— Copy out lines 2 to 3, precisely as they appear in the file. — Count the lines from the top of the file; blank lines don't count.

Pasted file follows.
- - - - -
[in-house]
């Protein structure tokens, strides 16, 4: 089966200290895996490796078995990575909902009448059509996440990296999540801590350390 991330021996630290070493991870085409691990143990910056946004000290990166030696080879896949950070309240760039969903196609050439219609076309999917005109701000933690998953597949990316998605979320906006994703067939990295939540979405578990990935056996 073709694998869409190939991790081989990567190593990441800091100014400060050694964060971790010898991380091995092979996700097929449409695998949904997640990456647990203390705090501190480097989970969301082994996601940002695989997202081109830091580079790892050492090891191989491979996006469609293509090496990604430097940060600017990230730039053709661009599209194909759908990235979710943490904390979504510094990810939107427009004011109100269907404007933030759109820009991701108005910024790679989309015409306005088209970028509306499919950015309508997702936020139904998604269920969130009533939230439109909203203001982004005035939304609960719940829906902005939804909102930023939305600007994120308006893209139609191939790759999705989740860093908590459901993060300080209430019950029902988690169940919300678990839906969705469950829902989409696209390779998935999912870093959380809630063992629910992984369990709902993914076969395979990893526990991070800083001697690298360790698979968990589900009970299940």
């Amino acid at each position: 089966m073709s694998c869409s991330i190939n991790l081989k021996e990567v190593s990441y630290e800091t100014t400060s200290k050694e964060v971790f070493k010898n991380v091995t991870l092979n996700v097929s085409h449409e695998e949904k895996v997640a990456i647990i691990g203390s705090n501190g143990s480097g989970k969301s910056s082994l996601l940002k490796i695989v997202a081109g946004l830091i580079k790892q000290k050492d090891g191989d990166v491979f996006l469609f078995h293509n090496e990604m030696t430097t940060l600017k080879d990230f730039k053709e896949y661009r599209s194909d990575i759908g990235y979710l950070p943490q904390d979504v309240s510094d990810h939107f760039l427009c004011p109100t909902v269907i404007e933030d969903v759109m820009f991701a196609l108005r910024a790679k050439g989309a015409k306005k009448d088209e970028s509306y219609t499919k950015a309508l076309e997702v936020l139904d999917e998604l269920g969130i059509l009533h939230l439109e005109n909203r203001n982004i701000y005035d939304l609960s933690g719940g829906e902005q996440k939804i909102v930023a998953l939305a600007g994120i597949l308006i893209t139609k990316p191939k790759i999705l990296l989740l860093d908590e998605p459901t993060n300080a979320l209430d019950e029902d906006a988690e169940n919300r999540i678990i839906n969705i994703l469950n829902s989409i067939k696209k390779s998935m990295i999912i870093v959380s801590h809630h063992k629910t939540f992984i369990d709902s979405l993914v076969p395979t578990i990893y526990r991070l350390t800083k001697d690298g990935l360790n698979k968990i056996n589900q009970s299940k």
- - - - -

């Protein structure tokens, strides 16, 4: 089966200290895996490796078995990575909902009448059509996440990296999540801590350390 991330021996630290070493991870085409691990143990910056946004000290990166030696080879896949950070309240760039969903196609050439219609076309999917005109701000933690998953597949990316998605979320906006994703067939990295939540979405578990990935056996 073709694998869409190939991790081989990567190593990441800091100014400060050694964060971790010898991380091995092979996700097929449409695998949904997640990456647990203390705090501190480097989970969301082994996601940002695989997202081109830091580079790892050492090891191989491979996006469609293509090496990604430097940060600017990230730039053709661009599209194909759908990235979710943490904390979504510094990810939107427009004011109100269907404007933030759109820009991701108005910024790679989309015409306005088209970028509306499919950015309508997702936020139904998604269920969130009533939230439109909203203001982004005035939304609960719940829906902005939804909102930023939305600007994120308006893209139609191939790759999705989740860093908590459901993060300080209430019950029902988690169940919300678990839906969705469950829902989409696209390779998935999912870093959380809630063992629910992984369990709902993914076969395979990893526990991070800083001697690298360790698979968990589900009970299940």
């Amino acid at each position: 089966m073709s694998c869409s991330i190939n991790l081989k021996e990567v190593s990441y630290e800091t100014t400060s200290k050694e964060v971790f070493k010898n991380v091995t991870l092979n996700v097929s085409h449409e695998e949904k895996v997640a990456i647990i691990g203390s705090n501190g143990s480097g989970k969301s910056s082994l996601l940002k490796i695989v997202a081109g946004l830091i580079k790892q000290k050492d090891g191989d990166v491979f996006l469609f078995h293509n090496e990604m030696t430097t940060l600017k080879d990230f730039k053709e896949y661009r599209s194909d990575i759908g990235y979710l950070p943490q904390d979504v309240s510094d990810h939107f760039l427009c004011p109100t909902v269907i404007e933030d969903v759109m820009f991701a196609l108005r910024a790679k050439g989309a015409k306005k009448d088209e970028s509306y219609t499919k950015a309508l076309e997702v936020l139904d999917e998604l269920g969130i059509l009533h939230l439109e005109n909203r203001n982004i701000y005035d939304l609960s933690g719940g829906e902005q996440k939804i909102v930023a998953l939305a600007g994120i597949l308006i893209t139609k990316p191939k790759i999705l990296l989740l860093d908590e998605p459901t993060n300080a979320l209430d019950e029902d906006a988690e169940n919300r999540i678990i839906n969705i994703l469950n829902s989409i067939k696209k390779s998935m990295i999912i870093v959380s801590h809630h063992k629910t939540f992984i369990d709902s979405l993914v076969p395979t578990i990893y526990r991070l350390t800083k001697d690298g990935l360790n698979k968990i056996n589900q009970s299940k």